Fair trade, its ins and outs
Fair trade aims to help producers in developing countries to improve their living conditions and promote sustainability. It advocates the payment of a higher price to farmers as well as higher social and environmental standards. There are several recognised fair trade certifiers, including Max Havelaar and Fairtrade International. These are umbrella organisations whose mission is to set the fair trade standards and to support, inspect and certify disadvantaged producers and harmonise the fair trade message.
Fair trade corresponds to the real price to producers as it also includes a premium, used by the cooperative for projects to develop the community. Premium allocation, decided by the farmers, goes to community projects. Fair trade markets There are 1,240 fair trade producer organisations in 74 countries providing work to more than 1.6m people. Around 80% of producer organisations worldwide are smallholders.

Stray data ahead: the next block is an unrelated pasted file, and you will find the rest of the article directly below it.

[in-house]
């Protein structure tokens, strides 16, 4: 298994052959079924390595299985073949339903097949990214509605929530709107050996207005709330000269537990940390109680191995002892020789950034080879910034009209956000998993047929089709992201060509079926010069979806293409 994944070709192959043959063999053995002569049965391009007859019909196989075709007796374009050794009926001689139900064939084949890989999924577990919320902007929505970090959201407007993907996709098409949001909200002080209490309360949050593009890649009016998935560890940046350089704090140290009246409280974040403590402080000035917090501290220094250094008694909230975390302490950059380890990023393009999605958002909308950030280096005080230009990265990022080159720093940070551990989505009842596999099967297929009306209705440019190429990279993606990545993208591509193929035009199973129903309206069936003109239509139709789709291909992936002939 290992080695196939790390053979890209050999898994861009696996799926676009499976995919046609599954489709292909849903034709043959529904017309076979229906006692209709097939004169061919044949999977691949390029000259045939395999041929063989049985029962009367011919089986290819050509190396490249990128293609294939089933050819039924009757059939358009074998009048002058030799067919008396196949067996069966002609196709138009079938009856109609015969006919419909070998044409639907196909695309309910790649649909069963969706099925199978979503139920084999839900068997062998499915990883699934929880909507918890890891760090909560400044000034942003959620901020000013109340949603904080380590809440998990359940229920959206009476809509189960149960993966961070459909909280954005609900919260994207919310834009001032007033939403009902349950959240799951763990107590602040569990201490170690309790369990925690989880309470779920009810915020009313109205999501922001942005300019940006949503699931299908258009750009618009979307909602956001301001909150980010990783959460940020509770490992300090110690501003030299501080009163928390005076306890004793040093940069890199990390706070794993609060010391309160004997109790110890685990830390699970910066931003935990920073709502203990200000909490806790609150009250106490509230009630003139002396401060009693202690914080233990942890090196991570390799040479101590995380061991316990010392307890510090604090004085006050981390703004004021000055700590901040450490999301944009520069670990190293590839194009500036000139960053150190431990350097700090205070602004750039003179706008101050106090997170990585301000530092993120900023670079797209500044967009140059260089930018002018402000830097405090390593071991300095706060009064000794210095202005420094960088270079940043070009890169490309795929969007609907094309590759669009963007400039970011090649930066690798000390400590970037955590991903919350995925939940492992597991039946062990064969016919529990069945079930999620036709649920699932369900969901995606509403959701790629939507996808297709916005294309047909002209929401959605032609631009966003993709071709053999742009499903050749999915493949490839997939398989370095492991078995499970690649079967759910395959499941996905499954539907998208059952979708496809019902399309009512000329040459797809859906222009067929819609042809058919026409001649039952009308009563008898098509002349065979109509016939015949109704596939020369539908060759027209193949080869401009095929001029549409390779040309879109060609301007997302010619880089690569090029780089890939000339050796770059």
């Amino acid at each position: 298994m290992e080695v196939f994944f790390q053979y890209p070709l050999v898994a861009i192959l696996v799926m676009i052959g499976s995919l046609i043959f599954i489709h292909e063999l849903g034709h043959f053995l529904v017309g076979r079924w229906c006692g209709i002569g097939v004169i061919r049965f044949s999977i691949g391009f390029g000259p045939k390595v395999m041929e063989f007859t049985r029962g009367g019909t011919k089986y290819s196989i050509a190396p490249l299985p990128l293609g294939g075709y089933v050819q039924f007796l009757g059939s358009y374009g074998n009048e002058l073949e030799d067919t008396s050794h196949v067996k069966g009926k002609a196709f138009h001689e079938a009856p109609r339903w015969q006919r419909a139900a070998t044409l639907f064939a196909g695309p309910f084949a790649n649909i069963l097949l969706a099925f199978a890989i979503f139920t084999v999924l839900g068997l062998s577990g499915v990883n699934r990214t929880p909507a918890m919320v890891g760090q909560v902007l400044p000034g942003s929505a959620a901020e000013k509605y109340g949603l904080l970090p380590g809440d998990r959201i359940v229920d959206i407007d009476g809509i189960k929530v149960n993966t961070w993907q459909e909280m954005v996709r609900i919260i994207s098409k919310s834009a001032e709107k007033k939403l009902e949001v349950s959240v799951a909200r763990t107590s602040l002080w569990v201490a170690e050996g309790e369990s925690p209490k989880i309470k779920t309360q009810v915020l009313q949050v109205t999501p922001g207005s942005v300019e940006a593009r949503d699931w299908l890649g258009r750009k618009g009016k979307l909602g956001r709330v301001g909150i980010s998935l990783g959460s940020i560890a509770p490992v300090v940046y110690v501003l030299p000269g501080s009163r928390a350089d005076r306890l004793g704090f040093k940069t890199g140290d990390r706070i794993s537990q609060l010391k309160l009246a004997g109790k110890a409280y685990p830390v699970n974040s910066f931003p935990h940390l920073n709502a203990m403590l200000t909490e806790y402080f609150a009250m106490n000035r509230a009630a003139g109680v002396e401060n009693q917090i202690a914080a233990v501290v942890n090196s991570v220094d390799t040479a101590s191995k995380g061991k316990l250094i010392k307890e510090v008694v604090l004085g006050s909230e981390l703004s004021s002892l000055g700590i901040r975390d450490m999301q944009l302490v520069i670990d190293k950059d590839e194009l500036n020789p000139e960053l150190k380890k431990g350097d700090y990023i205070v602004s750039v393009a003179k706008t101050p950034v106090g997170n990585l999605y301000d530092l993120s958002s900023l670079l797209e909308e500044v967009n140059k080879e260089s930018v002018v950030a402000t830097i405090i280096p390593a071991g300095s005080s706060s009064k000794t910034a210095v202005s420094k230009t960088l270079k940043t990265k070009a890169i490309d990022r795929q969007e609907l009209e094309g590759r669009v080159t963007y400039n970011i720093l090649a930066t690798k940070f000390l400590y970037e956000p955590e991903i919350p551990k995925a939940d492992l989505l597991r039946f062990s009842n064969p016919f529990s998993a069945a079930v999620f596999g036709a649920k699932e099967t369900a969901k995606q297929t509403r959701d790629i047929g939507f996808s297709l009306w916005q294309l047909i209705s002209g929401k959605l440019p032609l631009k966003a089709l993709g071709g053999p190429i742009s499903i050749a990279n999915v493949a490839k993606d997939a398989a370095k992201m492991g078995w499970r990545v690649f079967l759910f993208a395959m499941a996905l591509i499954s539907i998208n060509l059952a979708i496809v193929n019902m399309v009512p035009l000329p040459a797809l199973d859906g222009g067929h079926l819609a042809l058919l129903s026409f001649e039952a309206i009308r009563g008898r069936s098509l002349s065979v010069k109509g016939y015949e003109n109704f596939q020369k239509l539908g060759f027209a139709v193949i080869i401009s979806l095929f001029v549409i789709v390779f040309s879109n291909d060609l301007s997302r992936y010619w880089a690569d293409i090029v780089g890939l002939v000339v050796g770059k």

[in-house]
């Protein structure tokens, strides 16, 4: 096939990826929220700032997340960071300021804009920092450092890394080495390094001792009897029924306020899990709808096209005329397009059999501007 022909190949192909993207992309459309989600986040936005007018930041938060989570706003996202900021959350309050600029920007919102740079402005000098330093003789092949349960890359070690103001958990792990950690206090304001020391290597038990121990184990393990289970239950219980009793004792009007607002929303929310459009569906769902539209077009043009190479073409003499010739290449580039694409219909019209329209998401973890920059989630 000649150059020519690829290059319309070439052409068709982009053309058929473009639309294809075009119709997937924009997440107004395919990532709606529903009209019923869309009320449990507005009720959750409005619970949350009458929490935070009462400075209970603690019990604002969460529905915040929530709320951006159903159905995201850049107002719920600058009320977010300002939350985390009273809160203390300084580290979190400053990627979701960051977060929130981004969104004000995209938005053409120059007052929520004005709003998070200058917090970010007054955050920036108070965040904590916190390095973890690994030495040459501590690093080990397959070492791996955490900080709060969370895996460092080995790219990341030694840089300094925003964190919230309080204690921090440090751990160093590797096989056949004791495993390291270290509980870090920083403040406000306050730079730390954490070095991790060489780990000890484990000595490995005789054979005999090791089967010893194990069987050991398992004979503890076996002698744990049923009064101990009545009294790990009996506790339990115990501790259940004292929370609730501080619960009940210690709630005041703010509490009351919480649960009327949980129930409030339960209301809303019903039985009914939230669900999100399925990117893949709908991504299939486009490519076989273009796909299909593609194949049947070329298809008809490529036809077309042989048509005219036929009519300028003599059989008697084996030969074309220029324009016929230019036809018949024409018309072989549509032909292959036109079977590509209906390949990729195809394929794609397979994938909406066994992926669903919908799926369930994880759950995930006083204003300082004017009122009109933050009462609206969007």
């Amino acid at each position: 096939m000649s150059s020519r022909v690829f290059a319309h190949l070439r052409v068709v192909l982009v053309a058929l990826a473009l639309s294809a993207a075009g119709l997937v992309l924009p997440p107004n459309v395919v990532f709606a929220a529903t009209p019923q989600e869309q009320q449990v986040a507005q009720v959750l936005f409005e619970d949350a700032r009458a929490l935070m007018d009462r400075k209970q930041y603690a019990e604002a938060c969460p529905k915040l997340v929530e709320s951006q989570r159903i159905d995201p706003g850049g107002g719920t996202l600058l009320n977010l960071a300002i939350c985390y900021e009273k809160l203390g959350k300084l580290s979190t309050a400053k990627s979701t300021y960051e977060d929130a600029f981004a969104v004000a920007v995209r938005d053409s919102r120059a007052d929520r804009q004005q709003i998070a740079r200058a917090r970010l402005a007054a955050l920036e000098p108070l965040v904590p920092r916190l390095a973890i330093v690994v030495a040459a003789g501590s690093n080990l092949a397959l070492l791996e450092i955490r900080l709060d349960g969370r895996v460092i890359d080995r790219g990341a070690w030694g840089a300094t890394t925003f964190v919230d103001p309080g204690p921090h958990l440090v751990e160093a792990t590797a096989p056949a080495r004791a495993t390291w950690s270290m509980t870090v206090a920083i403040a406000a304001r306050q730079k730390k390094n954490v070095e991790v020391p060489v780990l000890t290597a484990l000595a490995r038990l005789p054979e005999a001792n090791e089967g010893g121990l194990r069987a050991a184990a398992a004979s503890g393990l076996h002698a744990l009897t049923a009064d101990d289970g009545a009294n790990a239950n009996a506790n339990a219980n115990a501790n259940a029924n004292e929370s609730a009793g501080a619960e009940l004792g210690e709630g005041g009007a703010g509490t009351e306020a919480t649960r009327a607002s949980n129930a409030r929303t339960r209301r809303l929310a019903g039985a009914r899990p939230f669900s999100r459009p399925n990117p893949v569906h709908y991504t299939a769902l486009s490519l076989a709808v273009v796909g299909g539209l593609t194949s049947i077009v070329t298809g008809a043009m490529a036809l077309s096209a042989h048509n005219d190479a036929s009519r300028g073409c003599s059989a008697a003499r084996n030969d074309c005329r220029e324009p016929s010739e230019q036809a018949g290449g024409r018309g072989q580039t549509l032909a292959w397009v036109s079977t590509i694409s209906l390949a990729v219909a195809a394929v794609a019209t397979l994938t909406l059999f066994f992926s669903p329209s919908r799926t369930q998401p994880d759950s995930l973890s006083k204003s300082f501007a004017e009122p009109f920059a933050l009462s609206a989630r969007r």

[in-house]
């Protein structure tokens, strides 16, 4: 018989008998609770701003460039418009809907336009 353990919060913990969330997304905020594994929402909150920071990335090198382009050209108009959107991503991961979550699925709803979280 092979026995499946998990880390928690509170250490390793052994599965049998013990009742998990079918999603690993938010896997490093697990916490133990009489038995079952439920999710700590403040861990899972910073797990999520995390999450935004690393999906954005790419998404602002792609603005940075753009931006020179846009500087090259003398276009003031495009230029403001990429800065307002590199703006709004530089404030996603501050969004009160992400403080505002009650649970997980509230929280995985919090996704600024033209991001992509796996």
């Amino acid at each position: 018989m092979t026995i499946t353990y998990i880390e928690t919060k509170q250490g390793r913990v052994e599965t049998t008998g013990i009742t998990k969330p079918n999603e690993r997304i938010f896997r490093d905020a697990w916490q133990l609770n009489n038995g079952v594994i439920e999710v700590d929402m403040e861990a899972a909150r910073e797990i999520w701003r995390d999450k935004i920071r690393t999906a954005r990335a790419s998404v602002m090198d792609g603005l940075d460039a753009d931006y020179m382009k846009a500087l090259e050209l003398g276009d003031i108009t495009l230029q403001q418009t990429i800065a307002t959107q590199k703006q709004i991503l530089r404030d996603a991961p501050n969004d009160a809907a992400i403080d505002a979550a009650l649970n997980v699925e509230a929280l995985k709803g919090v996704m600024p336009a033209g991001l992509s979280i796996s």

Fair trade is especially relevant in our coffee, tea and chocolate business. Our competitive landscape overall We are one of a handful of dedicated players with a strong European presence and we compete with a range of very different companies in our markets. Most organic producers are small to medium-sized, family-owned, and operate in just one country. Often, they cover several product categories. Fair trade, in contrast, has been embraced by many producers. This is almost becoming a requirement in several product categories, such as coffee.